The Agile Team consists of a cross-functional group of individuals which is necessary to define, build and test the product that will meet the requirements of the customers.(“Scaled Agile Framework”, 2014). Unlike traditional approach where each team member is assigned tasks by the manager, Agile team is self-organized and self-managed. “Self-organizing Agile teams are composed of individuals manage their own workload, shift work among themselves based on need and best fit, and participate in team decision making. Self-organizing teams must have common focus, mutual trust, respect, and the ability to organize repeatedly to meet new challenges.” (Hoda et al, 2013).
There are several roles in the agile team, which have different names depending on the methodology being followed. A typical agile team structure consists of a scrum master, a product owner, developers and testers.
A Scrum Master facilitates the meetings and team interactions. A Product Owner is responsible for defining and prioritizing the requirements, accepting or rejecting the completed work and communicating project status to stakeholders.
When a product owner defines the requirements, it is added in a product backlog. Backlogs are lists of features/tasks to be developed. Each feature in the product backlog is prioritized by the product owner. In the sprint planning meeting, the product owner selects items from the product backlog to the sprint backlog during the next sprint (Paasivaara et al, 2009). The sprint backlog contains a detailed list of all the tasks that your team must complete in order to finish the user stories for the sprint. “In the product backlog, your team estimates user stories with the relative unit of story points. In the sprint backlog, your team estimates tasks in hours (Comparing the product and sprint backlogs).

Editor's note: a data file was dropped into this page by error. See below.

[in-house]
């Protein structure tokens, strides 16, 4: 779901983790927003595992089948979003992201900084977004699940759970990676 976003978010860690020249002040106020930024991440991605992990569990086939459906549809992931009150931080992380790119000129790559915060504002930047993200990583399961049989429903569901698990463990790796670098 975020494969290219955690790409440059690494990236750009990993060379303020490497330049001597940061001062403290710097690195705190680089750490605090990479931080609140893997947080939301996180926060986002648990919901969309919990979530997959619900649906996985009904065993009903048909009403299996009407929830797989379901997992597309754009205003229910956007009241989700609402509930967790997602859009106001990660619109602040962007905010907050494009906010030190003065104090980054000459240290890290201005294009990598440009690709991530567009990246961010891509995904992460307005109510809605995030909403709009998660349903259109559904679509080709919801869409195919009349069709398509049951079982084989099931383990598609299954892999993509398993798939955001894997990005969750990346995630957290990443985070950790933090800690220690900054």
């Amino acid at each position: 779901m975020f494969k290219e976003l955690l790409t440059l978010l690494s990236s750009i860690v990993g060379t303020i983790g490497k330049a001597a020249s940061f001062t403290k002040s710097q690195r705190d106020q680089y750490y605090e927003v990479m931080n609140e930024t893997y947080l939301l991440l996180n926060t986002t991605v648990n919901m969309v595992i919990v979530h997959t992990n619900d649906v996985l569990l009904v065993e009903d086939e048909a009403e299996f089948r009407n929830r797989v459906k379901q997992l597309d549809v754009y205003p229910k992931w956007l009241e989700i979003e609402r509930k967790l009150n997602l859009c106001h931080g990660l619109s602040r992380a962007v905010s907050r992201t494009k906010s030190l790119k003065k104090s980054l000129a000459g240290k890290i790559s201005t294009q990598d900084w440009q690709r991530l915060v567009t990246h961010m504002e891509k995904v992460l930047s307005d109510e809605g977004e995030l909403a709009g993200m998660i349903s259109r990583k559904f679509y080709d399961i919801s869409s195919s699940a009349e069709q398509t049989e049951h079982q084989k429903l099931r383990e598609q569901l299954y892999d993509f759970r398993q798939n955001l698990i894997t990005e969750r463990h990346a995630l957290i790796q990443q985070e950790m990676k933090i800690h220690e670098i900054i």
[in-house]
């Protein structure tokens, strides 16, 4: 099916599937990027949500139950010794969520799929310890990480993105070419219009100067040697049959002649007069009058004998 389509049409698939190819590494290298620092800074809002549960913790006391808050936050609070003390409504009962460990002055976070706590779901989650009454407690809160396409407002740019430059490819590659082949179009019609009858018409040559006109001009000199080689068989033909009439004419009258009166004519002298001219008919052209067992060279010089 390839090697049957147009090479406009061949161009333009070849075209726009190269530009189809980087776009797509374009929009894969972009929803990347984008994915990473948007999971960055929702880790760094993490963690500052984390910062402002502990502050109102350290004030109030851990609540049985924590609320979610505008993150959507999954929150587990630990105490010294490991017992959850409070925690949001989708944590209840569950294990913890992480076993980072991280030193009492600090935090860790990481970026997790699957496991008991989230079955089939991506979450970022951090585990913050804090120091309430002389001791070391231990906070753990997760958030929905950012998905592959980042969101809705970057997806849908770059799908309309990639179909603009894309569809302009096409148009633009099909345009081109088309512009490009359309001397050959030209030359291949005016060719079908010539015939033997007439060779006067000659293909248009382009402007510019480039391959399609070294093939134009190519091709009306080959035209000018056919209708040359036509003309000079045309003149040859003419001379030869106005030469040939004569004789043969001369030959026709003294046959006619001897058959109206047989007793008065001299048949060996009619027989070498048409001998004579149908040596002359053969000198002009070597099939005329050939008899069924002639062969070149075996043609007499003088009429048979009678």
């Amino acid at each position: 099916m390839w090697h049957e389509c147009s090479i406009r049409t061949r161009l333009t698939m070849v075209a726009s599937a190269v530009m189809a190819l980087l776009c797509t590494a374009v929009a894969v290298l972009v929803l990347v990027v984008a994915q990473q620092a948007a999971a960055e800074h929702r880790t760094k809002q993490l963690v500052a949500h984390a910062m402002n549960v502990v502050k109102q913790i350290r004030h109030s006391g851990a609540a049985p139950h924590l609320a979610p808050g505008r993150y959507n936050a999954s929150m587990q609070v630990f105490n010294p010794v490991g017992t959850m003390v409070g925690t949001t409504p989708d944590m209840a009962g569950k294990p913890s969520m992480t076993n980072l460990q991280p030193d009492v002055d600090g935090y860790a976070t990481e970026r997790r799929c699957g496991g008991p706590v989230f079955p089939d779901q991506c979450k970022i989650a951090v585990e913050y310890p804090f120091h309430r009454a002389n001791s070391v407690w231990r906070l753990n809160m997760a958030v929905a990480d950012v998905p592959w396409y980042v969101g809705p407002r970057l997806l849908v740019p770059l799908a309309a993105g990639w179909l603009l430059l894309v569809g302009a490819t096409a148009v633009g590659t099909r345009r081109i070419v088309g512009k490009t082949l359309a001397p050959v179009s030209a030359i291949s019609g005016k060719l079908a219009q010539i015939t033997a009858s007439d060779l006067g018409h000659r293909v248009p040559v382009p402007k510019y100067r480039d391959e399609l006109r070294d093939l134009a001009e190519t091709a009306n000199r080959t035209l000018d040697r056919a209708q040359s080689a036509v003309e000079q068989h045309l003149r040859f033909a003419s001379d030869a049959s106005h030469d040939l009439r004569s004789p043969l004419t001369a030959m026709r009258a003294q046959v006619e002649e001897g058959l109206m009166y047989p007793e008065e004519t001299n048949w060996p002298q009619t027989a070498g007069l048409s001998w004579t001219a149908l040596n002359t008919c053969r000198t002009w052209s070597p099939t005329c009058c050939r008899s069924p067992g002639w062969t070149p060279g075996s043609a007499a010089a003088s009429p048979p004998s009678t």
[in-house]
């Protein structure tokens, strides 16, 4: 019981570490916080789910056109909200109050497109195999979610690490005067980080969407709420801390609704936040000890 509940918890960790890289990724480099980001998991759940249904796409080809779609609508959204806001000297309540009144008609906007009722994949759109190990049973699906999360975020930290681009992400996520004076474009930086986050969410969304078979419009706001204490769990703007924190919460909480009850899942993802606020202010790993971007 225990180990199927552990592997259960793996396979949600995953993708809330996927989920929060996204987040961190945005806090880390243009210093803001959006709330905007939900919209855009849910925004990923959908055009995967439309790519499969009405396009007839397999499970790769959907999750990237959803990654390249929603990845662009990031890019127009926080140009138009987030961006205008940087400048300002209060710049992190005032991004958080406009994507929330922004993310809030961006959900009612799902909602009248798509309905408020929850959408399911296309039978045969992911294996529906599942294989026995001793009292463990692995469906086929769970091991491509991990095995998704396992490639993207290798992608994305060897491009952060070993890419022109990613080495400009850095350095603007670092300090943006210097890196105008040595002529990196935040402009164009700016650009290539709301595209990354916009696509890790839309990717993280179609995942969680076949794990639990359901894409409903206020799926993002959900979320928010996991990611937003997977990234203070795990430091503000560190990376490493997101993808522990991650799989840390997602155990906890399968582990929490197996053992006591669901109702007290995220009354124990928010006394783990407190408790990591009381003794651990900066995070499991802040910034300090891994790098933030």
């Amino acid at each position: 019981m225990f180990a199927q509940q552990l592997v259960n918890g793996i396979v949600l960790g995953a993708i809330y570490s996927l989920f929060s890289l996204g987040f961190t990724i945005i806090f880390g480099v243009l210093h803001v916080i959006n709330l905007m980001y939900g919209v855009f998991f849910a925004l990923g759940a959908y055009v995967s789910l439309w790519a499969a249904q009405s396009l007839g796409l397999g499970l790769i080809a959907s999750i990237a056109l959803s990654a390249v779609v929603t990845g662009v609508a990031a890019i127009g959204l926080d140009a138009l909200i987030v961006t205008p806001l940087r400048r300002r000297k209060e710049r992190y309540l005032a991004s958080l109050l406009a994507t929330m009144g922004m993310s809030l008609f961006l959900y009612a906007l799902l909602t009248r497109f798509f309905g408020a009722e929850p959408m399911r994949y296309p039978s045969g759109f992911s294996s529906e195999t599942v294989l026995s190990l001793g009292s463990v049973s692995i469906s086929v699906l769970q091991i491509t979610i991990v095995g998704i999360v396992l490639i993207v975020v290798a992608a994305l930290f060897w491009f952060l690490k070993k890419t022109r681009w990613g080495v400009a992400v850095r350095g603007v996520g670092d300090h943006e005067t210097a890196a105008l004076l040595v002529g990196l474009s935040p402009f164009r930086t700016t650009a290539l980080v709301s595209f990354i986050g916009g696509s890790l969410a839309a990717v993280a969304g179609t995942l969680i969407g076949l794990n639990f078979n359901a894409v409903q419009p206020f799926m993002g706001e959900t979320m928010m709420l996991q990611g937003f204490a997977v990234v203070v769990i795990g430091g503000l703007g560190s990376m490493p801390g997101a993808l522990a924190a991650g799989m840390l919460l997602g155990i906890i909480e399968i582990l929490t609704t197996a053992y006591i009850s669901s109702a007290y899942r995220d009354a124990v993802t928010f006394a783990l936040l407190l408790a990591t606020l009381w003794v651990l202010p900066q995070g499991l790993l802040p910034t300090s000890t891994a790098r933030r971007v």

The items in the backlog are goal-oriented where they focus on the “what” rather than the “how” (Mansour). It can have any format such as a text file, a database or Excel document. As the project progresses, new features/tasks can be added, deleted or replaced to the backlog depending on the changes in the project requirements. Basically, the backlog is a to-do list for your project that provides an understanding of the project’s goal and gives the direction to accomplish a project. “The backlog is a living artifact and is never complete.” (Mansour).
The agile development gives importance to all the team members and have them participate in team decision making. So the agile team is empowered to continuously assess the plan throughout the development lifecycle. Hence, the team is highly motivated and takes responsibilities of their roles. Instead of focusing on ‘my task’, their focus is on the overall goal of the product. As there is more communication with the customers, the team listens to the needs of customers and respond immediately. The backlog lives as long as product lives and will continue to adapt as the team learns more about their customers and market opportunities.
- Agile Teams (July 2014). Retrieved September 21, 2014 from
- Hoda, R., Noble, J. & Marshall, S., “Self-Organizing Roles on Agile Software Development Teams,” Software Engineering, IEEE Transactions on , vol.39, no.3, pp.422,444, March 2013 doi: 10.1109/TSE.2012.30
- Paasivaara, M., Durasiewicz, S., Lassenius, C., “Using Scrum in Distributed Agile Development: A Multiple Case Study,” Global Software Engineering, 2009. ICGSE 2009. Fourth IEEE International Conference on , vol., no., pp.195,204, 13-16 July 2009 doi: 10.1109/ICGSE.2009.27
- Comparing the Product and Sprint Backlogs. Retrieved September 21, 2014 from
- Mansour M. Scrum’s Product Backlog – Agile Requirements Management. Retrieved September 21, 2014 from
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- Rubin, K. S. (2012, July 25). The importance of the Product Backlog on a Scrum Development Project [Online Image]. Retrieved September 21, 2014 from